Owen Gleiberman
May 11, 2005 AT 04:00 AM EDT

Funny Ha Ha

type
Movie
Current Status
In Season
runtime
90 minutes
Limited Release Date
04/29/05
performer
Kate Dollenmayer, Myles Paige, Christian Rudder
director
Andrew Bujalski
distributor
Goodbye Cruel Releasing
author
Andrew Bujalski
genre
Comedy

We gave it a B+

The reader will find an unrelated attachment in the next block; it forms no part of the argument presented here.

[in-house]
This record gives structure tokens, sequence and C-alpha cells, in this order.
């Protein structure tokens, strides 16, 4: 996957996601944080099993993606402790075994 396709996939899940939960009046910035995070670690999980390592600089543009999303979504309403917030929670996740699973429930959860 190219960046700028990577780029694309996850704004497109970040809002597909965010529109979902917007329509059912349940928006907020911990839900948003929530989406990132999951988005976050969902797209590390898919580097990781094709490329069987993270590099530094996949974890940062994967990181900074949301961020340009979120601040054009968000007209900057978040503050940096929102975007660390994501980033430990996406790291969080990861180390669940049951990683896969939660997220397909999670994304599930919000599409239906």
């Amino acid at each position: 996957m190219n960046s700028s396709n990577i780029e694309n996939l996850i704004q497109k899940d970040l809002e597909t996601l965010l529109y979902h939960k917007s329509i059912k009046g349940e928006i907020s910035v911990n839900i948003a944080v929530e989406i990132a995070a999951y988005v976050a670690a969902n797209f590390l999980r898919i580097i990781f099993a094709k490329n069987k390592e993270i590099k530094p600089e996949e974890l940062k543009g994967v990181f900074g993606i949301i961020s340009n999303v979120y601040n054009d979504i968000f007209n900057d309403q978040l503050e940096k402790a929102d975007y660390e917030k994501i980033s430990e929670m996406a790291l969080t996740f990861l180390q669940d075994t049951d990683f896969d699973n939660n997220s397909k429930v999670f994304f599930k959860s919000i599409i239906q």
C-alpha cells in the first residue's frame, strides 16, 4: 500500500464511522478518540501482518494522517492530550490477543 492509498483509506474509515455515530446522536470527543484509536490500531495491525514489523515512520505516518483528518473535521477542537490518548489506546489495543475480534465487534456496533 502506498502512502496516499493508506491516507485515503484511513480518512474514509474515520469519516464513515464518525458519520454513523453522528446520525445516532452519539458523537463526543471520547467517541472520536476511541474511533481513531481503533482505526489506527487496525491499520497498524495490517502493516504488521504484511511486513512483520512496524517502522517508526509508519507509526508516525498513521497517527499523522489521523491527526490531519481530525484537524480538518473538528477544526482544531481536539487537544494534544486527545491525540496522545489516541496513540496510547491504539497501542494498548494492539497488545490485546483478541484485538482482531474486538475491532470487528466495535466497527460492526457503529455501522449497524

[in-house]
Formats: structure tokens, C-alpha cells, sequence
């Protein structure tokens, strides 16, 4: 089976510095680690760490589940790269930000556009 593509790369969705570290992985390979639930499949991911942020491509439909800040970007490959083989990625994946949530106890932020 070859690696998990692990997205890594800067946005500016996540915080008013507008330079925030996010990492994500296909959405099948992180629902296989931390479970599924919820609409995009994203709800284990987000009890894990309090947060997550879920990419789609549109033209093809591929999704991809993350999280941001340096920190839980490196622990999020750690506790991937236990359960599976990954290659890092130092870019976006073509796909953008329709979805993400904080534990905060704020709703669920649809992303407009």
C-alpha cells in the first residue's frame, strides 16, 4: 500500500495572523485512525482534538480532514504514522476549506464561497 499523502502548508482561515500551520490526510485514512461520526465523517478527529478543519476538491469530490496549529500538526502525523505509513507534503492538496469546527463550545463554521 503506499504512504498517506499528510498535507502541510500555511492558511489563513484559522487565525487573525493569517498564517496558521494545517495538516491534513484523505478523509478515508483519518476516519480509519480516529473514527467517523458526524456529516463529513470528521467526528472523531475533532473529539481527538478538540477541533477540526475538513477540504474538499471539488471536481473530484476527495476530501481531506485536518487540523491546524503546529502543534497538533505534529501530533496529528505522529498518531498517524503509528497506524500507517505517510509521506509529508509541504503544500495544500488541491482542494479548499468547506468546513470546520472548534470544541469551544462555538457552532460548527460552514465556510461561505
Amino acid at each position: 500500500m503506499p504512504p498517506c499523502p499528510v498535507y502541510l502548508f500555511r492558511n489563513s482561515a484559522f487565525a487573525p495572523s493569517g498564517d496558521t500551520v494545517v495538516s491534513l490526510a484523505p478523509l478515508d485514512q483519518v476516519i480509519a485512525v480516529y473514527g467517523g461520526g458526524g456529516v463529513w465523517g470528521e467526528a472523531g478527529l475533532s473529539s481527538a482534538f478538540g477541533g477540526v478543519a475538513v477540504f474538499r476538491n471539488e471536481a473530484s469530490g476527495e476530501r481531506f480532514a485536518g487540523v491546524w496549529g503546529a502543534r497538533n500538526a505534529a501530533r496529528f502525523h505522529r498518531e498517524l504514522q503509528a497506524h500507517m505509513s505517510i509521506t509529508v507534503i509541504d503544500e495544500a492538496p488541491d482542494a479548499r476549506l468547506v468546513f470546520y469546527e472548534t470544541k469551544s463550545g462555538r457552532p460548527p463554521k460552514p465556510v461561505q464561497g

The pauses and stammers, the thoughts that roll over each other, the skittery spirit of disconnection — for those, like me, who admire the films of John Cassavetes in theory but weary of them in execution, the trouble with his shaggy improv style is that it’s realism italicized, made overstated in its understatement. But time — or conversation, at least — may finally have caught up with him. Andrew Bujalski’s Funny Ha Ha, an ebullient sliver of a movie, follows a group of men and women in their early 20s, and for once the un-dialogue dialogue doesn’t come off as an affectation. It’s the sound of the Tentative Generation — slackers who stutter to look cute, then use a phrase like ”Got it!” as a weapon. Marnie (Kate Dollenmayer), smart but careerless, with a sensual curl to her lips, is caught between her desire for love and her girlish compulsion to show no aggression whatsoever. She’s trapped in an abstract bohemia of the brain, and Dollenmayer makes her fumbling fragmentation a thing of awkward beauty.

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